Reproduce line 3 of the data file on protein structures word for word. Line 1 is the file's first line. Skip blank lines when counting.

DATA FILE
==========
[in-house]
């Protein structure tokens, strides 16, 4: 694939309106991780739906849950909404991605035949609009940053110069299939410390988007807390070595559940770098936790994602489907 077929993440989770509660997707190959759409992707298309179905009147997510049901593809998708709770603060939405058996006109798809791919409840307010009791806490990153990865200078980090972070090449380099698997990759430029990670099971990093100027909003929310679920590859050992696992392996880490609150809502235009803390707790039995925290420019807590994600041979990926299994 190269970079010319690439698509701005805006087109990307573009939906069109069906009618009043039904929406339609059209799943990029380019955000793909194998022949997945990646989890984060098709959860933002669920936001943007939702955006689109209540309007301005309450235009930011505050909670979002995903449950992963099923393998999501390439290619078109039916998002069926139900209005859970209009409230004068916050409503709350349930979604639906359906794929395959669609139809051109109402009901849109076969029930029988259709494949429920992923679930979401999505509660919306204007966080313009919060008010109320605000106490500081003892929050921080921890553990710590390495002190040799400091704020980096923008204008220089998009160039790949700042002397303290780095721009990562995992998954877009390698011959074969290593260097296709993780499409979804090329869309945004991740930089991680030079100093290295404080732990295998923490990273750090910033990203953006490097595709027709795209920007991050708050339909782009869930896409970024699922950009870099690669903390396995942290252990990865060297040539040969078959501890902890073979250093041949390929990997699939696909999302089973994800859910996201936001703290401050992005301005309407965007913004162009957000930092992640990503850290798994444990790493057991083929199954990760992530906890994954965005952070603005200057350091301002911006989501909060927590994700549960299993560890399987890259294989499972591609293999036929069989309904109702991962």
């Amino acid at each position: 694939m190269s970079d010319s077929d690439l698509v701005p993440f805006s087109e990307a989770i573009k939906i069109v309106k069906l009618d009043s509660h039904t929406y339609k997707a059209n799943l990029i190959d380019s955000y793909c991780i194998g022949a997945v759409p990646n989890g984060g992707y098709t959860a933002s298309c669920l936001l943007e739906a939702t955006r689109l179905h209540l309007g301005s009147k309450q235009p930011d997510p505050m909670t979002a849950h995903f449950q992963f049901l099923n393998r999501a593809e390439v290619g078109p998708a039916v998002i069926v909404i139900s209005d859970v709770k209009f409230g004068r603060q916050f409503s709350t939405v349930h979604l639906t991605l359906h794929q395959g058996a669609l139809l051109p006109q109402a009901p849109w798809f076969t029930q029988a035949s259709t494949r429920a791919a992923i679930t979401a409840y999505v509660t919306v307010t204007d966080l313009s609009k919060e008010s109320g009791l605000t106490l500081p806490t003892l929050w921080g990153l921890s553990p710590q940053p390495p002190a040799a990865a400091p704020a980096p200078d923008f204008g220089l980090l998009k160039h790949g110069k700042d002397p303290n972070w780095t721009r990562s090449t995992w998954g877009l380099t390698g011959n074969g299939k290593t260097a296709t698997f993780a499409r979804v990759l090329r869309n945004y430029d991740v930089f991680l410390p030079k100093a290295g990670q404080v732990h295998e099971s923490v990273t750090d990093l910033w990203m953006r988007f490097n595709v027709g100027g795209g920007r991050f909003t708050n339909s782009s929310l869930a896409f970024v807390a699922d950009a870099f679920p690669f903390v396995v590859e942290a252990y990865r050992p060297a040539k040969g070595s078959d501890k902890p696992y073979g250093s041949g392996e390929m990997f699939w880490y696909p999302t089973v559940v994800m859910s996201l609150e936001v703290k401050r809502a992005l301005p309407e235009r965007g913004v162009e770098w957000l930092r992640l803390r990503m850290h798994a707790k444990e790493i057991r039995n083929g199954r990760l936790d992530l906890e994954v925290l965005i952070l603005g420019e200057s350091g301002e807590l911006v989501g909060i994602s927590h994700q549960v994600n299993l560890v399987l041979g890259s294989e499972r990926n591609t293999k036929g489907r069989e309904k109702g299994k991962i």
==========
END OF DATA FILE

């Amino acid at each position: 694939m190269s970079d010319s077929d690439l698509v701005p993440f805006s087109e990307a989770i573009k939906i069109v309106k069906l009618d009043s509660h039904t929406y339609k997707a059209n799943l990029i190959d380019s955000y793909c991780i194998g022949a997945v759409p990646n989890g984060g992707y098709t959860a933002s298309c669920l936001l943007e739906a939702t955006r689109l179905h209540l309007g301005s009147k309450q235009p930011d997510p505050m909670t979002a849950h995903f449950q992963f049901l099923n393998r999501a593809e390439v290619g078109p998708a039916v998002i069926v909404i139900s209005d859970v709770k209009f409230g004068r603060q916050f409503s709350t939405v349930h979604l639906t991605l359906h794929q395959g058996a669609l139809l051109p006109q109402a009901p849109w798809f076969t029930q029988a035949s259709t494949r429920a791919a992923i679930t979401a409840y999505v509660t919306v307010t204007d966080l313009s609009k919060e008010s109320g009791l605000t106490l500081p806490t003892l929050w921080g990153l921890s553990p710590q940053p390495p002190a040799a990865a400091p704020a980096p200078d923008f204008g220089l980090l998009k160039h790949g110069k700042d002397p303290n972070w780095t721009r990562s090449t995992w998954g877009l380099t390698g011959n074969g299939k290593t260097a296709t698997f993780a499409r979804v990759l090329r869309n945004y430029d991740v930089f991680l410390p030079k100093a290295g990670q404080v732990h295998e099971s923490v990273t750090d990093l910033w990203m953006r988007f490097n595709v027709g100027g795209g920007r991050f909003t708050n339909s782009s929310l869930a896409f970024v807390a699922d950009a870099f679920p690669f903390v396995v590859e942290a252990y990865r050992p060297a040539k040969g070595s078959d501890k902890p696992y073979g250093s041949g392996e390929m990997f699939w880490y696909p999302t089973v559940v994800m859910s996201l609150e936001v703290k401050r809502a992005l301005p309407e235009r965007g913004v162009e770098w957000l930092r992640l803390r990503m850290h798994a707790k444990e790493i057991r039995n083929g199954r990760l936790d992530l906890e994954v925290l965005i952070l603005g420019e200057s350091g301002e807590l911006v989501g909060i994602s927590h994700q549960v994600n299993l560890v399987l041979g890259s294989e499972r990926n591609t293999k036929g489907r069989e309904k109702g299994k991962i």